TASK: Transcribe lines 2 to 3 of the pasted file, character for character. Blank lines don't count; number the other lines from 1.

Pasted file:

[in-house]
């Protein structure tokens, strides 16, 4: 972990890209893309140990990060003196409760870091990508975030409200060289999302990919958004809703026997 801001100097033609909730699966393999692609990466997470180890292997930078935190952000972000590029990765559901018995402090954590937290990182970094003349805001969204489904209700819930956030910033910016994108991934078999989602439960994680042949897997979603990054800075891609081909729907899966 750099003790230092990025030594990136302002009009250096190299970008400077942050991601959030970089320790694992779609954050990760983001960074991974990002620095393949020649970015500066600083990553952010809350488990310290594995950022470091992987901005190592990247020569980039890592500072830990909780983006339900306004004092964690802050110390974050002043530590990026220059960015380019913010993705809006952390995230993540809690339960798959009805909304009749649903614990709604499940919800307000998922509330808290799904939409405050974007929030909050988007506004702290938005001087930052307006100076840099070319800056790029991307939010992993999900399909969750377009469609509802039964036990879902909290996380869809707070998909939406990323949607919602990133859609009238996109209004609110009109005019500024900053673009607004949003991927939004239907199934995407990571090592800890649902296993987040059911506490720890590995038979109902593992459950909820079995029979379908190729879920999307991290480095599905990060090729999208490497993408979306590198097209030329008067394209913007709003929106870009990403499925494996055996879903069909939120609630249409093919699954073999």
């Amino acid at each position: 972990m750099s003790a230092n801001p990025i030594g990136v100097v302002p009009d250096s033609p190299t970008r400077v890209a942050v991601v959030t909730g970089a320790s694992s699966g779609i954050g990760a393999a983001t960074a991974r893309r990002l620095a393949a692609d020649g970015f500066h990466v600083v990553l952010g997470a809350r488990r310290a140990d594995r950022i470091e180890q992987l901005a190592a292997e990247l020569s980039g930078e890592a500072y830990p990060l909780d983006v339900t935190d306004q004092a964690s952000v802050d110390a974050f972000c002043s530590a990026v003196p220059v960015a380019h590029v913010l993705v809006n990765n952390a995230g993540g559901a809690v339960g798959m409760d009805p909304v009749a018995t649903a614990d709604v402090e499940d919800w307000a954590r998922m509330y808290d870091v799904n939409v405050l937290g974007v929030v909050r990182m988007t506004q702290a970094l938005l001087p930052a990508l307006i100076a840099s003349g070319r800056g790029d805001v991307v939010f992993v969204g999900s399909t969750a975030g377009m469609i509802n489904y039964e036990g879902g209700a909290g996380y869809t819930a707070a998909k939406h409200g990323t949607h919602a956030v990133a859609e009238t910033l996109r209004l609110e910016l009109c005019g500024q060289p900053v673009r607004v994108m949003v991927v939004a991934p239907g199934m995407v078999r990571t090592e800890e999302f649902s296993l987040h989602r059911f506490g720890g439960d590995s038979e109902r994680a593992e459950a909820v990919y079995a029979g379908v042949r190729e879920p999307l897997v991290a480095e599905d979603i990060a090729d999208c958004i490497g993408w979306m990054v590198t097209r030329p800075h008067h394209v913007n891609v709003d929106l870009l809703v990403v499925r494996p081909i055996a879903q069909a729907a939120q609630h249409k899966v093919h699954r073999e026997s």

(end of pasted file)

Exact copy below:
């Protein structure tokens, strides 16, 4: 972990890209893309140990990060003196409760870091990508975030409200060289999302990919958004809703026997 801001100097033609909730699966393999692609990466997470180890292997930078935190952000972000590029990765559901018995402090954590937290990182970094003349805001969204489904209700819930956030910033910016994108991934078999989602439960994680042949897997979603990054800075891609081909729907899966 750099003790230092990025030594990136302002009009250096190299970008400077942050991601959030970089320790694992779609954050990760983001960074991974990002620095393949020649970015500066600083990553952010809350488990310290594995950022470091992987901005190592990247020569980039890592500072830990909780983006339900306004004092964690802050110390974050002043530590990026220059960015380019913010993705809006952390995230993540809690339960798959009805909304009749649903614990709604499940919800307000998922509330808290799904939409405050974007929030909050988007506004702290938005001087930052307006100076840099070319800056790029991307939010992993999900399909969750377009469609509802039964036990879902909290996380869809707070998909939406990323949607919602990133859609009238996109209004609110009109005019500024900053673009607004949003991927939004239907199934995407990571090592800890649902296993987040059911506490720890590995038979109902593992459950909820079995029979379908190729879920999307991290480095599905990060090729999208490497993408979306590198097209030329008067394209913007709003929106870009990403499925494996055996879903069909939120609630249409093919699954073999």
């Amino acid at each position: 972990m750099s003790a230092n801001p990025i030594g990136v100097v302002p009009d250096s033609p190299t970008r400077v890209a942050v991601v959030t909730g970089a320790s694992s699966g779609i954050g990760a393999a983001t960074a991974r893309r990002l620095a393949a692609d020649g970015f500066h990466v600083v990553l952010g997470a809350r488990r310290a140990d594995r950022i470091e180890q992987l901005a190592a292997e990247l020569s980039g930078e890592a500072y830990p990060l909780d983006v339900t935190d306004q004092a964690s952000v802050d110390a974050f972000c002043s530590a990026v003196p220059v960015a380019h590029v913010l993705v809006n990765n952390a995230g993540g559901a809690v339960g798959m409760d009805p909304v009749a018995t649903a614990d709604v402090e499940d919800w307000a954590r998922m509330y808290d870091v799904n939409v405050l937290g974007v929030v909050r990182m988007t506004q702290a970094l938005l001087p930052a990508l307006i100076a840099s003349g070319r800056g790029d805001v991307v939010f992993v969204g999900s399909t969750a975030g377009m469609i509802n489904y039964e036990g879902g209700a909290g996380y869809t819930a707070a998909k939406h409200g990323t949607h919602a956030v990133a859609e009238t910033l996109r209004l609110e910016l009109c005019g500024q060289p900053v673009r607004v994108m949003v991927v939004a991934p239907g199934m995407v078999r990571t090592e800890e999302f649902s296993l987040h989602r059911f506490g720890g439960d590995s038979e109902r994680a593992e459950a909820v990919y079995a029979g379908v042949r190729e879920p999307l897997v991290a480095e599905d979603i990060a090729d999208c958004i490497g993408w979306m990054v590198t097209r030329p800075h008067h394209v913007n891609v709003d929106l870009l809703v990403v499925r494996p081909i055996a879903q069909a729907a939120q609630h249409k899966v093919h699954r073999e026997s």